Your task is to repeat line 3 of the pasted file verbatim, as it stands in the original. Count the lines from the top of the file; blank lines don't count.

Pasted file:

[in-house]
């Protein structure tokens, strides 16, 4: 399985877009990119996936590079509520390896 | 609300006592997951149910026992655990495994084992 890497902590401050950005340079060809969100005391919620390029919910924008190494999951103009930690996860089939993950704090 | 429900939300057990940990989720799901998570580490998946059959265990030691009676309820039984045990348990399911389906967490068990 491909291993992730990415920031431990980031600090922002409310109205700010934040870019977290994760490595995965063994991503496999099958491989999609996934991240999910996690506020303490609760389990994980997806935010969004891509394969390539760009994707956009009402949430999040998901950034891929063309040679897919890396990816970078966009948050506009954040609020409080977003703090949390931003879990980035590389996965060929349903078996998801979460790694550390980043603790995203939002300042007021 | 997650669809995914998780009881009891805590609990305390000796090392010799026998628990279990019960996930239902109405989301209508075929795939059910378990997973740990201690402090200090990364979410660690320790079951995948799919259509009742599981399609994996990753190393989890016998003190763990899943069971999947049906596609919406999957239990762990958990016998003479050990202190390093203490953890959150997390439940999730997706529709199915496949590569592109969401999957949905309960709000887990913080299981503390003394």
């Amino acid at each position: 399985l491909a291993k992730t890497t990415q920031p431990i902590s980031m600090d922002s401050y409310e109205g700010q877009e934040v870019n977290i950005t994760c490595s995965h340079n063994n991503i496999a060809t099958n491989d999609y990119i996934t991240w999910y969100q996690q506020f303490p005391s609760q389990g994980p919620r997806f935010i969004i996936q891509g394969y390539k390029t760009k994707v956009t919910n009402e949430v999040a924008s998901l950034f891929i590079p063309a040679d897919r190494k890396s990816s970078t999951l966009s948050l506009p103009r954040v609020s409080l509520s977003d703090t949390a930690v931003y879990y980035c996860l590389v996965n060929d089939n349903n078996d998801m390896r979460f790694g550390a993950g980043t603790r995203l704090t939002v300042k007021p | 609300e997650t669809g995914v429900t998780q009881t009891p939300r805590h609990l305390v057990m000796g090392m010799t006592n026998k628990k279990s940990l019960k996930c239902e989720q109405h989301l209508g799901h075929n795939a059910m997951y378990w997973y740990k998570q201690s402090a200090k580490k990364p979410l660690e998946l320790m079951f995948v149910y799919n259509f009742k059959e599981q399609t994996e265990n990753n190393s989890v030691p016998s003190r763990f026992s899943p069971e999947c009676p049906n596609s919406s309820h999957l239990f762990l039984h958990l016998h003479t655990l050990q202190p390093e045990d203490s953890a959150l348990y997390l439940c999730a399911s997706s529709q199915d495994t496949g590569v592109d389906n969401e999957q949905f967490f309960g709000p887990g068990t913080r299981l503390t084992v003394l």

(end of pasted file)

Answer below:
């Amino acid at each position: 399985l491909a291993k992730t890497t990415q920031p431990i902590s980031m600090d922002s401050y409310e109205g700010q877009e934040v870019n977290i950005t994760c490595s995965h340079n063994n991503i496999a060809t099958n491989d999609y990119i996934t991240w999910y969100q996690q506020f303490p005391s609760q389990g994980p919620r997806f935010i969004i996936q891509g394969y390539k390029t760009k994707v956009t919910n009402e949430v999040a924008s998901l950034f891929i590079p063309a040679d897919r190494k890396s990816s970078t999951l966009s948050l506009p103009r954040v609020s409080l509520s977003d703090t949390a930690v931003y879990y980035c996860l590389v996965n060929d089939n349903n078996d998801m390896r979460f790694g550390a993950g980043t603790r995203l704090t939002v300042k007021p | 609300e997650t669809g995914v429900t998780q009881t009891p939300r805590h609990l305390v057990m000796g090392m010799t006592n026998k628990k279990s940990l019960k996930c239902e989720q109405h989301l209508g799901h075929n795939a059910m997951y378990w997973y740990k998570q201690s402090a200090k580490k990364p979410l660690e998946l320790m079951f995948v149910y799919n259509f009742k059959e599981q399609t994996e265990n990753n190393s989890v030691p016998s003190r763990f026992s899943p069971e999947c009676p049906n596609s919406s309820h999957l239990f762990l039984h958990l016998h003479t655990l050990q202190p390093e045990d203490s953890a959150l348990y997390l439940c999730a399911s997706s529709q199915d495994t496949g590569v592109d389906n969401e999957q949905f967490f309960g709000p887990g068990t913080r299981l503390t084992v003394l």